Mike - We emphasize that the individual has control over when and how to claim Social Security benefits and that it likely to represent about 40% of cash flow resources in retirement.  Do you agree that the decision about Social Security is perhaps the most important financial decision that an individual or couple make about retirement?   What do you think is the best age to start a conversation about how Social Security fits with a retirement financial plan?

Elaine -I would say that the decision about when to claim Social Security is the second most important financial decision that an individual or a couple can make about retirement. The most important decision is when to stop working. The Social Security claiming decision can make a difference of $200,000 or $300,000 or more, depending on how long a person lives. But turning off that paycheck spigot too early can have an even larger effect. There's the foregone income (usually during a person's peak earning years) plus the need to draw down assets over a longer period of time. Social Security needs to be discussed within the broader scope of overall retirement planning. I would say these conversations can start as early as age 50.


Mike - The Federal income taxation of Social Security benefits is complex.    Can you illustrate any strategies that are used to minimize taxation and discuss the double taxation as taxable (provisional) income increases because the amount of Social Security subject to taxation also increases.  My observation is that people who have most or all of their money in tax deferred accounts such as IRAs get clobbered when they need to cover a special expense. For people who will have the opportunity to minimize taxation of Social Security, does it make sense to withdraw a portion of their tax deferred accounts into taxable accounts prior to the year they start receiving Social Security benefits?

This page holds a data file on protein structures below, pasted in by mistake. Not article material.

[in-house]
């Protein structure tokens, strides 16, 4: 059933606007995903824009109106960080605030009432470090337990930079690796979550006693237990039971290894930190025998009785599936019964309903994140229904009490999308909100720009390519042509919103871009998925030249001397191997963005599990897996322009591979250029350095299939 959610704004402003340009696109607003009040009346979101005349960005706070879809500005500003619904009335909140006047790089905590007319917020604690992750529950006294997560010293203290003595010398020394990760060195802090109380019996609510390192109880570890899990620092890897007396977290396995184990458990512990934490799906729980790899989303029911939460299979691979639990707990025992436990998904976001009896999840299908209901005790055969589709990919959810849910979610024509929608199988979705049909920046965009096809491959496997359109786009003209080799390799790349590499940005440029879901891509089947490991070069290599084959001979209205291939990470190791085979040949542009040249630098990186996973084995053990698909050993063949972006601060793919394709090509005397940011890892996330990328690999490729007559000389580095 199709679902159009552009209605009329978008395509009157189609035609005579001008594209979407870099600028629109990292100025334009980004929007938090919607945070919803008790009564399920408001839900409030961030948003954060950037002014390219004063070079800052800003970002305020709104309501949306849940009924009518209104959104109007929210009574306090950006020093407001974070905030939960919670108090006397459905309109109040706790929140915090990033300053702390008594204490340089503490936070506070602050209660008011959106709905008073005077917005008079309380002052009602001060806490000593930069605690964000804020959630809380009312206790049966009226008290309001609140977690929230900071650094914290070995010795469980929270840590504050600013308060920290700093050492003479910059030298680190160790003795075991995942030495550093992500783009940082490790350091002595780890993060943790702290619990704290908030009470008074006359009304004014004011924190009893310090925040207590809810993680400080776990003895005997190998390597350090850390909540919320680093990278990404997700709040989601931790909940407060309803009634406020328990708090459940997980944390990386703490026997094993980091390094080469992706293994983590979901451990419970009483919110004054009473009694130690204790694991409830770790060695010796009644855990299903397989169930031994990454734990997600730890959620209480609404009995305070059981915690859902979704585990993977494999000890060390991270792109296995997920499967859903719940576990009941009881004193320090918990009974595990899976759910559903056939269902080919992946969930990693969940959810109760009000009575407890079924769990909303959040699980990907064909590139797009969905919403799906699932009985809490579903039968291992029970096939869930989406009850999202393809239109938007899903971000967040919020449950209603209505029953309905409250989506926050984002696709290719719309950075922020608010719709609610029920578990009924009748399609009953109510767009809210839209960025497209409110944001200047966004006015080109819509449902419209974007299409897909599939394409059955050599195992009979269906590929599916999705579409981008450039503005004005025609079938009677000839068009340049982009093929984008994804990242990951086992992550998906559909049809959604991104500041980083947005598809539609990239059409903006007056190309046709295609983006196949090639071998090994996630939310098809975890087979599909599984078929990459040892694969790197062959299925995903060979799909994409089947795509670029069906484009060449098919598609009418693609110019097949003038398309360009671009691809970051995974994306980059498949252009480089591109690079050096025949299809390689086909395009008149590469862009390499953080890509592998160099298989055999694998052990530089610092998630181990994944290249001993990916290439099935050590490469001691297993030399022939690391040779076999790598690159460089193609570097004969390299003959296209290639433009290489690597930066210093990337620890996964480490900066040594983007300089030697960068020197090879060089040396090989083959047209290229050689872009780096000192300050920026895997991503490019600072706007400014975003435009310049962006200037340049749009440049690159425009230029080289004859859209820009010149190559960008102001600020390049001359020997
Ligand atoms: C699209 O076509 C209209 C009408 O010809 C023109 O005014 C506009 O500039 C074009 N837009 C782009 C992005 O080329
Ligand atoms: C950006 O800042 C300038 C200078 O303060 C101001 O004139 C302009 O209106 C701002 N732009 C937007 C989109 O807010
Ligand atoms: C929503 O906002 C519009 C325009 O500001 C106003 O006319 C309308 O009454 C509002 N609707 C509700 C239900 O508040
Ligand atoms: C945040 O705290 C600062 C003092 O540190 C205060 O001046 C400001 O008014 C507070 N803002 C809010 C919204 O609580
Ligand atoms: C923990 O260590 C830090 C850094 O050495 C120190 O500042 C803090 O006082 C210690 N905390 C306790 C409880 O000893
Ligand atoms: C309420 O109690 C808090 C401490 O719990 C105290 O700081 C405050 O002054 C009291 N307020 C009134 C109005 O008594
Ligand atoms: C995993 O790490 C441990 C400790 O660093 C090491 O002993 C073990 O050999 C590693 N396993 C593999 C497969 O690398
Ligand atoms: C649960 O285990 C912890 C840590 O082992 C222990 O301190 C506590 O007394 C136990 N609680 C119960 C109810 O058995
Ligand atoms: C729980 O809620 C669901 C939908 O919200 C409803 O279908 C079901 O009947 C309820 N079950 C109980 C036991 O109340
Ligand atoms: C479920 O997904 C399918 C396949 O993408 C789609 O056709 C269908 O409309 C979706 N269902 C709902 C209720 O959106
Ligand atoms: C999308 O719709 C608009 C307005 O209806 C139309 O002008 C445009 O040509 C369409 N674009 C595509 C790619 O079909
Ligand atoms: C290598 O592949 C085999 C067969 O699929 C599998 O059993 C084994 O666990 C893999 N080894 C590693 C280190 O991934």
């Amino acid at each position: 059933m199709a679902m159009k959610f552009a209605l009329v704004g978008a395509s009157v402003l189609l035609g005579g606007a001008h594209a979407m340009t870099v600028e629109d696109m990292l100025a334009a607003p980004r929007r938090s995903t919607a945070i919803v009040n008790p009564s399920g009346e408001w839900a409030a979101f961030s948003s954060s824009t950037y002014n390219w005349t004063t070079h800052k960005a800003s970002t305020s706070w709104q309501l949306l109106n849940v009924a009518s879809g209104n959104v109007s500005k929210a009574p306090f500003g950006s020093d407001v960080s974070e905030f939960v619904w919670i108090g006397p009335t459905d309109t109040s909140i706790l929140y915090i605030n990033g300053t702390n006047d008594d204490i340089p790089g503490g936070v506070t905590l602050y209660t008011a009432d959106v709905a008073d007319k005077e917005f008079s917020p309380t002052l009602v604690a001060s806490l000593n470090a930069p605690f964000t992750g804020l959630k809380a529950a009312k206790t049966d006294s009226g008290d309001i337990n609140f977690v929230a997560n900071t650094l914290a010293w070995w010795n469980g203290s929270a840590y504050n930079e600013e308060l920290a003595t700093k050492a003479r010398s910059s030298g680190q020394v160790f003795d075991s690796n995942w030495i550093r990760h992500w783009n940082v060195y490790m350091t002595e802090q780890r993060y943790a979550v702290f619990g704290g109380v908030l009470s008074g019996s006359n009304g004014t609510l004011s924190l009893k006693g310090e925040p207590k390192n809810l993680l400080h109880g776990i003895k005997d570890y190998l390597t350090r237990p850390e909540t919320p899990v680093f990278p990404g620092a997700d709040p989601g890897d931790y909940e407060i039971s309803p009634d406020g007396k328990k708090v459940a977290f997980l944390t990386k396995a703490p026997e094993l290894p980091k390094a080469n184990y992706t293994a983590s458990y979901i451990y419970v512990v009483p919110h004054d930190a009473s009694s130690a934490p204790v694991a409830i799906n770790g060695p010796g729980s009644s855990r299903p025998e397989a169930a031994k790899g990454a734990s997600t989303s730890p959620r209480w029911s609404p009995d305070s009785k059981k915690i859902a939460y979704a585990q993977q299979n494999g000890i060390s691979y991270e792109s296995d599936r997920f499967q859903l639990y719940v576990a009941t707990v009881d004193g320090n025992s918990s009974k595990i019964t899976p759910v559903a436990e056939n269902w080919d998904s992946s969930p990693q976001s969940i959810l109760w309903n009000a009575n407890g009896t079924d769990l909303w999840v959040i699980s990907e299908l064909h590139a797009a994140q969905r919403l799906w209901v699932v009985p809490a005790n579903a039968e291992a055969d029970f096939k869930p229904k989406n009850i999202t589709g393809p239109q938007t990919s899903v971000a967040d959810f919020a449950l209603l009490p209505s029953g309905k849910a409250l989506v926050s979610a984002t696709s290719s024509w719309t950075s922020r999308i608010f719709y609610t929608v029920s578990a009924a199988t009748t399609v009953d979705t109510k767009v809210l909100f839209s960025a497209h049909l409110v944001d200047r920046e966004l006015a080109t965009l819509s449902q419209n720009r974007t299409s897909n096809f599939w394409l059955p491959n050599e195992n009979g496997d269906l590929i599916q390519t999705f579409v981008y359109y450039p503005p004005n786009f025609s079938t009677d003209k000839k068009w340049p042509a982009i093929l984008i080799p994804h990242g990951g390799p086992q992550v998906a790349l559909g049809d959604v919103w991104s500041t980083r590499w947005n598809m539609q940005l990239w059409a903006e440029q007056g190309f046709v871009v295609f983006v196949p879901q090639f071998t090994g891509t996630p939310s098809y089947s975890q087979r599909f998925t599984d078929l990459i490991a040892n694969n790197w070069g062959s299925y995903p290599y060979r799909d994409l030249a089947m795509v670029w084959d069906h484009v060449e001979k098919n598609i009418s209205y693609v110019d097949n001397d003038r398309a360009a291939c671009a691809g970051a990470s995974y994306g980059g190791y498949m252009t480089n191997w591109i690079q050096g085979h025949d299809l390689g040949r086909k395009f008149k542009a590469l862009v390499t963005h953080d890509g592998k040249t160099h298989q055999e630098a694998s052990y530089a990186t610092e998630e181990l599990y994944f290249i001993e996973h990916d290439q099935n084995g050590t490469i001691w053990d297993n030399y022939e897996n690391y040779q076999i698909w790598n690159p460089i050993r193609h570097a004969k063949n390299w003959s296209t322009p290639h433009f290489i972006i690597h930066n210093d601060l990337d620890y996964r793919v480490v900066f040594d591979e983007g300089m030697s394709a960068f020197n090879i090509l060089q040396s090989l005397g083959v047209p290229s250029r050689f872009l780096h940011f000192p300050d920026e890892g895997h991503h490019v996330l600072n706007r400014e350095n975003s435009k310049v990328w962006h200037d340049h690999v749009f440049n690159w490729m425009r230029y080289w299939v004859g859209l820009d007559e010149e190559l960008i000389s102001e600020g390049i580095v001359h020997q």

Elaine - Yes, I do agree that people who take full advantage of the tax deferral associated with IRAs and retirement plans are setting themselves up to get clobbered when they withdraw funds for a special expense or when they turn 70-1/2 and have to start taking required minimum distributions. These taxable distributions can affect the taxes paid on Social Security benefits and even Medicare Part B premiums, if income is high enough. Serious tax planning needs to start happening at age 60 if not before, so that assets can be moved to taxable accounts or Roth IRAs over time and in an orderly manner, using up the lower tax brackets and avoiding large tax hits after age 63, when Medicare premiums may be affected. This is your area of expertise, so I'll leave it to you to craft your clients' individual tax plans.


Mike - It is interesting that there are people who attend my public Savvy Social Security presentations, tell me that they learned valuable strategies and now understand the impact of deferring the claiming of benefits.   They then tell me that they are claiming benefits at 62 anyway.    When having lifetime income is usually the number one financial concern of retirees and pre-retirees, this is a great paradox.  Are there any studies that you are aware of that would explain this?